You’d think it was a knock-down, drag-out fight, this court case between Patrick Phillips’ widow Mary and his employer, the Wabash Railroad. After Patrick’s sudden death at work on May 18, 1912, Mary Kelly Phillips filed suit in the Allen County circuit court the following February.
One short month later, the defendants filed for change of venue, and the case was sent to nearby Wells County.
Over a year later, the case was still grinding its way through the justice system—albeit with the occasional hiatus for celebrity defendants to give rousing speeches in exclusive settings far from humble Bluffton, Indiana.
As the case drew to a close, the newspapers picked up their chorus again—little listings of the faintest hint of news about the Phillips lawsuit. The slightest details could pad the copy and make it seem like this newspaper—be it the Journal-Gazette, the Sentinel, or the Daily News—was the one with the scoop.
Really. Does it matter that the jury deliberations started on Saturday, May ninth, at “4:30 o’clock” and didn’t end until that evening at “10:40 o’clock”?
Not like it was front page news, anyhow. It was tucked away on page thirty of The Fort Wayne Journal-Gazette that we discover—the following Monday morning, May 11, 1914—that “Mrs. Phillips Gets Verdict for $8,500.”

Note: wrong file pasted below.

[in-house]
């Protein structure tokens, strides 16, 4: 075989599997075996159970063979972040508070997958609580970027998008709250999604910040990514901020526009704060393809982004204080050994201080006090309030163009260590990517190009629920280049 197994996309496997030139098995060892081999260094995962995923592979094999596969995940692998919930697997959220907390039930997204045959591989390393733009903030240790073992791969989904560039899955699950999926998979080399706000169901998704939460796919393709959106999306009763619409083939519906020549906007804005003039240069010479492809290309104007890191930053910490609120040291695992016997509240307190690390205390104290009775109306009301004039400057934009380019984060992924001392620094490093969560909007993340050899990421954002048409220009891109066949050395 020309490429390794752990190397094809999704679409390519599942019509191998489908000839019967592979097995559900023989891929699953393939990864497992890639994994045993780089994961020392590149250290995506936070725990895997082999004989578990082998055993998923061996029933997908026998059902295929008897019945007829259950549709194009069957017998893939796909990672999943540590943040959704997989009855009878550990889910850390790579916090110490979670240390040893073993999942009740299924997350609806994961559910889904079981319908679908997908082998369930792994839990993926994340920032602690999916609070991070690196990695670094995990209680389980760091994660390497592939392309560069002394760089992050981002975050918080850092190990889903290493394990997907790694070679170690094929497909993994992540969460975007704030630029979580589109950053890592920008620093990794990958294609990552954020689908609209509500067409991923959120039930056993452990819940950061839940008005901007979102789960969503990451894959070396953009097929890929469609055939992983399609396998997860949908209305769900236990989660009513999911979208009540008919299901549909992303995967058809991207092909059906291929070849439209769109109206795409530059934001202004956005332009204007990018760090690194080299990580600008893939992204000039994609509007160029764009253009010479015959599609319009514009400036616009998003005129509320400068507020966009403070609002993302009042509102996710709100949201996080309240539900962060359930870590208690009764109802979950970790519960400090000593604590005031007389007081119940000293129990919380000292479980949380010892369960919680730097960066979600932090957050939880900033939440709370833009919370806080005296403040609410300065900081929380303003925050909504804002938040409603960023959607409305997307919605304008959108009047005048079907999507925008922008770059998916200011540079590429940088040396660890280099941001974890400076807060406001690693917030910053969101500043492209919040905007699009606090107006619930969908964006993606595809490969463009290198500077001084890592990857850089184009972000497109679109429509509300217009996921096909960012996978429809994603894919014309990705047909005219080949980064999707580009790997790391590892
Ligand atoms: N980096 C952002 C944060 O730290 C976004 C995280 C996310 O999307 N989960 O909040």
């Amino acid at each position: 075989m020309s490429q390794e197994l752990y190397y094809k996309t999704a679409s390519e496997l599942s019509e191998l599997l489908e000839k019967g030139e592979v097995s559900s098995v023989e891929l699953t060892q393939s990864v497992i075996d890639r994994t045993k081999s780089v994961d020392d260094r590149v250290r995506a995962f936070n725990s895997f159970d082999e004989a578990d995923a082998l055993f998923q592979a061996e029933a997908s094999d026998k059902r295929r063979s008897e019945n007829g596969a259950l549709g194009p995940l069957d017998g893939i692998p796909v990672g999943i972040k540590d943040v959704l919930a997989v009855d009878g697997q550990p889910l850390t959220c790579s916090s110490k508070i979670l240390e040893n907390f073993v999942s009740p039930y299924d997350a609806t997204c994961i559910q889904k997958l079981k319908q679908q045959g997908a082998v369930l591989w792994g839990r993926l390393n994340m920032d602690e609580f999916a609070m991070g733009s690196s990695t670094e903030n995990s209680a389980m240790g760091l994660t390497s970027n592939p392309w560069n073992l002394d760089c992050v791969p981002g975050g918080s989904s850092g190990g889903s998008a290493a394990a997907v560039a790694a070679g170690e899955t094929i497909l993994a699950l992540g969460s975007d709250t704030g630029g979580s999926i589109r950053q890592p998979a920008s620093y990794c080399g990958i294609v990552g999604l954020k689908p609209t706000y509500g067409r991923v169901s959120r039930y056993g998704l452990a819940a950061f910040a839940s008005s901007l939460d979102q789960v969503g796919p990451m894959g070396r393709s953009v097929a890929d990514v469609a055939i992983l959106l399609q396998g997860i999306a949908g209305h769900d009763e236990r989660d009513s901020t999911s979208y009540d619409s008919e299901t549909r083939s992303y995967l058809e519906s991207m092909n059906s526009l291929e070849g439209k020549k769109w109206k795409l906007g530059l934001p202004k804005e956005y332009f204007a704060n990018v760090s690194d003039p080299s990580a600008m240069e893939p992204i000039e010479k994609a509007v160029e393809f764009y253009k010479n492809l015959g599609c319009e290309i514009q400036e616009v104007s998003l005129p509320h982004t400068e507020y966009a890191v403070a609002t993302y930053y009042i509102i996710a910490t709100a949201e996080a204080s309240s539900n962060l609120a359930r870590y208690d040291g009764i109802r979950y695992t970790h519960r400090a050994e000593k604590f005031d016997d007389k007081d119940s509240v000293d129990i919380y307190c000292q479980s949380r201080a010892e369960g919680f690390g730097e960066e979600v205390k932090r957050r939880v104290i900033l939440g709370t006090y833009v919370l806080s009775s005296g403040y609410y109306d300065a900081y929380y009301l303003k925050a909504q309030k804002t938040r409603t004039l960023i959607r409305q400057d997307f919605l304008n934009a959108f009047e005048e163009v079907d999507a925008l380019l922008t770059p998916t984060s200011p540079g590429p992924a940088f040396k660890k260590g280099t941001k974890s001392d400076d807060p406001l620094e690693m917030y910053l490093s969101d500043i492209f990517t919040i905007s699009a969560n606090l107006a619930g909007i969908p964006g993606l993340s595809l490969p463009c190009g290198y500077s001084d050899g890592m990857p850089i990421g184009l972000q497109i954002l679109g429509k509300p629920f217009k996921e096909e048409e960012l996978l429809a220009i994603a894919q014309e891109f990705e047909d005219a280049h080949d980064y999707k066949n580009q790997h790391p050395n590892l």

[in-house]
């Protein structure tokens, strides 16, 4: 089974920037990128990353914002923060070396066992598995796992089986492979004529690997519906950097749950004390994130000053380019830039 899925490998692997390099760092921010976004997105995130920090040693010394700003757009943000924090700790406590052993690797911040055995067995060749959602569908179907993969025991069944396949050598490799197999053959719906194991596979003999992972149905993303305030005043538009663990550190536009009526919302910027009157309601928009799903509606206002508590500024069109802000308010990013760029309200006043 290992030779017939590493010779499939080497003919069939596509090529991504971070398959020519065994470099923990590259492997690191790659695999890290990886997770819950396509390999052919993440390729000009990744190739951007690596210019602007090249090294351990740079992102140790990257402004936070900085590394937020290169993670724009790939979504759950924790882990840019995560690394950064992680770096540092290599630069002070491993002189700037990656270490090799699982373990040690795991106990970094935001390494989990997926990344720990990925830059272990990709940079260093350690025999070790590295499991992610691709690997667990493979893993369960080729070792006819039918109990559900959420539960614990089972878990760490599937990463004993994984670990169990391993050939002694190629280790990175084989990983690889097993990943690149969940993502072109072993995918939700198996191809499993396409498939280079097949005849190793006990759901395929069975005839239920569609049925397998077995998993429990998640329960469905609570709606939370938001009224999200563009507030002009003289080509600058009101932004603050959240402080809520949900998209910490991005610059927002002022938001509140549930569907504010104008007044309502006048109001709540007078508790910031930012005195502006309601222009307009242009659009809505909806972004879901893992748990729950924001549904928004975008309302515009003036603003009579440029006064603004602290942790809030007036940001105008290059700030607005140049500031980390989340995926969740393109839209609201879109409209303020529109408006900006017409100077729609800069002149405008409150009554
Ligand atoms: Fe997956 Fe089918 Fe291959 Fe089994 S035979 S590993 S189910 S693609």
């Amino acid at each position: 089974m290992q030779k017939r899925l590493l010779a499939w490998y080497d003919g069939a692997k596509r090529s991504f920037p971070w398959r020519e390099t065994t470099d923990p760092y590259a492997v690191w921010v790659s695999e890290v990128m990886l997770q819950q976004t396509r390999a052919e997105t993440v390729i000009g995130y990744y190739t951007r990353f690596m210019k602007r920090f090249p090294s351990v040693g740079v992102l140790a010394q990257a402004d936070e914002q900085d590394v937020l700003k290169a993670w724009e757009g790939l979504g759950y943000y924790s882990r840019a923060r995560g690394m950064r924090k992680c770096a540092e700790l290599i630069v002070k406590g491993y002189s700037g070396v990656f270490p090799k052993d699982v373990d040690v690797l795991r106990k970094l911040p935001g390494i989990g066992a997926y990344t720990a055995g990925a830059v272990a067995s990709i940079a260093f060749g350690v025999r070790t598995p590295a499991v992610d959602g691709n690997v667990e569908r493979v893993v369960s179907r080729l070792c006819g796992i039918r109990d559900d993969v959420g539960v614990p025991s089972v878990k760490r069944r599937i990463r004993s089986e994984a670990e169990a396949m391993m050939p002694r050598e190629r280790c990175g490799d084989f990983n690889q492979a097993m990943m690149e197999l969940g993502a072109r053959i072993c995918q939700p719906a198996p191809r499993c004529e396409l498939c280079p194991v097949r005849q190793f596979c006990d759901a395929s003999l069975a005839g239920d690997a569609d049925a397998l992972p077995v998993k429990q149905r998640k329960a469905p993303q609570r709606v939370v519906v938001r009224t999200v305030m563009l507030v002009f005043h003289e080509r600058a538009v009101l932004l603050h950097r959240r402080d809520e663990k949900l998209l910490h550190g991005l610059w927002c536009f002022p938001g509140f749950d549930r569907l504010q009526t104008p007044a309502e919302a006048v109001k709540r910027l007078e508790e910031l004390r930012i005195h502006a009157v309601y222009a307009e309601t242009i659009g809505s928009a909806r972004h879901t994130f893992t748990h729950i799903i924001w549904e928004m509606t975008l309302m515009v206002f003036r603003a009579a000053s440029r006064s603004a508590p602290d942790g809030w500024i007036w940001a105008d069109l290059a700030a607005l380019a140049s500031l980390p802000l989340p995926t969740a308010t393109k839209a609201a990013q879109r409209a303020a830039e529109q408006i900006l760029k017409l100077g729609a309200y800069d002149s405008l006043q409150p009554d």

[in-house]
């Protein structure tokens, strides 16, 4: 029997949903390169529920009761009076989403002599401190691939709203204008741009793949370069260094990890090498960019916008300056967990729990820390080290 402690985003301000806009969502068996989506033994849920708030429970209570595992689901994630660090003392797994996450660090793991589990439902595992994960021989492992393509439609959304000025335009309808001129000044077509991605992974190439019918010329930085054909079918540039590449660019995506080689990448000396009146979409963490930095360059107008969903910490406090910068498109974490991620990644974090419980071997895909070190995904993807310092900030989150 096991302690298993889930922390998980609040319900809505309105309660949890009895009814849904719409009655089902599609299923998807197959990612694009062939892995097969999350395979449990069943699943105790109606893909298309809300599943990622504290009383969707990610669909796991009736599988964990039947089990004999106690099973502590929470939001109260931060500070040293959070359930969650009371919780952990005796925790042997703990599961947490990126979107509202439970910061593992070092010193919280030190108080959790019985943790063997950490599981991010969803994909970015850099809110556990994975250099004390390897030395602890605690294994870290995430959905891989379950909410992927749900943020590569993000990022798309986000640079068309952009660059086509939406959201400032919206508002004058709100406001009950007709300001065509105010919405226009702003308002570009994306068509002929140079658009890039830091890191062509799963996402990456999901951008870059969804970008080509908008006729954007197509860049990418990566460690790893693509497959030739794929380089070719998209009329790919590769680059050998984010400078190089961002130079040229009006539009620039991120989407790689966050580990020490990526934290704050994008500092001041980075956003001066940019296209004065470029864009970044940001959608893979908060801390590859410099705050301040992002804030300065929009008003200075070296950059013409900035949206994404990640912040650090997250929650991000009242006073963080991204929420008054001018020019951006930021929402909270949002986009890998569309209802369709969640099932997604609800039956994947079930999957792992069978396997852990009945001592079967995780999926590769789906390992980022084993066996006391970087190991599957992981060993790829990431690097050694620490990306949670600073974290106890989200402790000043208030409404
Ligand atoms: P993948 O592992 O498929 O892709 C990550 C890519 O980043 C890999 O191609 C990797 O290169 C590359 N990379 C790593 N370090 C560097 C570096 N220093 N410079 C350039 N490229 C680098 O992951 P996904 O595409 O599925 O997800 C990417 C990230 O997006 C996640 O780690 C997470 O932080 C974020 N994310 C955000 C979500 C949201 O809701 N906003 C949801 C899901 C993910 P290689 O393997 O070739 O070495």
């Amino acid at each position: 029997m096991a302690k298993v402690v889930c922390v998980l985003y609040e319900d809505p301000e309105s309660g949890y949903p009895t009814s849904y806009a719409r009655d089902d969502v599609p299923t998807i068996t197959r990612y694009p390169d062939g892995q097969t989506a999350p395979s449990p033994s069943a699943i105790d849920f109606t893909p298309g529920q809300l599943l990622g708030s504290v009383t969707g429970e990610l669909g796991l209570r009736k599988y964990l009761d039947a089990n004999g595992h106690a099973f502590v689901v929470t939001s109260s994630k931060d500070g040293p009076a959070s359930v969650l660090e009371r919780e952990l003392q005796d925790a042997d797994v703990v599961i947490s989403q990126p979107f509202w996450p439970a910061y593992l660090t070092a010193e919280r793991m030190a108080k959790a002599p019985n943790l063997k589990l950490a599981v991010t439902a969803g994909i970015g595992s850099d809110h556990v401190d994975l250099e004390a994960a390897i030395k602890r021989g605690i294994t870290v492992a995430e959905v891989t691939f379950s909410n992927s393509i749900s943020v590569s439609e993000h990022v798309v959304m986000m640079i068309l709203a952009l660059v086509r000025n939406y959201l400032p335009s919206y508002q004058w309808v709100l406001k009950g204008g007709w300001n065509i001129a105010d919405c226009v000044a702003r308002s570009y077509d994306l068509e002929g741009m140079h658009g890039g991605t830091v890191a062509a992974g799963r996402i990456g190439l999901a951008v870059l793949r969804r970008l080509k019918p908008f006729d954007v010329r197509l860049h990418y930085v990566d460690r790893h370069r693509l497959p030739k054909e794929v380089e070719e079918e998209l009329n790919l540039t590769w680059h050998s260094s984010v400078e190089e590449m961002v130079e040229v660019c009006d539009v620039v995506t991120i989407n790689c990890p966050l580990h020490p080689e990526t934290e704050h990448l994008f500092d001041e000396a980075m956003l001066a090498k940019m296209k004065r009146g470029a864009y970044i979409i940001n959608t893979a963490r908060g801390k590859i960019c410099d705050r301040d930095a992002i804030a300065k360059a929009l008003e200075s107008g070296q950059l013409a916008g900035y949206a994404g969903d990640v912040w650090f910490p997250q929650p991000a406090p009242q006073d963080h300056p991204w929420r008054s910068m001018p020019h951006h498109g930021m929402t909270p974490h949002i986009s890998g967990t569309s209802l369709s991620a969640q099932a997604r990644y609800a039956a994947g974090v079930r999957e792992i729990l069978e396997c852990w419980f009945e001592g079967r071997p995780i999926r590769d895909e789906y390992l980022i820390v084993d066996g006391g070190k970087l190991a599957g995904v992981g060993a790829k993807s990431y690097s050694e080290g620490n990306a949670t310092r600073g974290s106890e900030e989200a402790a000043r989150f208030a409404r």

All of last week was consumed by the Wells circuit court at Bluffton in the trial before a jury of the case of Mrs. Mary A. Phillips, administratrix of the estate of Patrick Phillips, deceased, against the receivers of the Wabash Railroad company, for damages and after deliberating from 4:30 o’clock Saturday until 10:40 o’clock Saturday night, a verdict was returned in favor of the plaintiff in the sum of $8,500.Patrick Phillips was killed in the Wabash yards at Walton avenue, May 18, 1912. A suit was filed in the Allen circuit court and was venued to the Wells circuit court upon application of the receivers.Breen & Morris were attorneys for the plaintiff and Leonard, Rose & Zollars represented the receivers of the Wabash Railroad company.
On behalf of Mary, her lawyers, Breen and Morris, had won the case. While I’m not sure $8,500 is a “winning” for the price that widow had to pay, at least she now had means with which to raise her four daughters. It was a struggle that took Mary two years almost to the day to bring from start to finish.
And now, that episode in Mary’s life was over.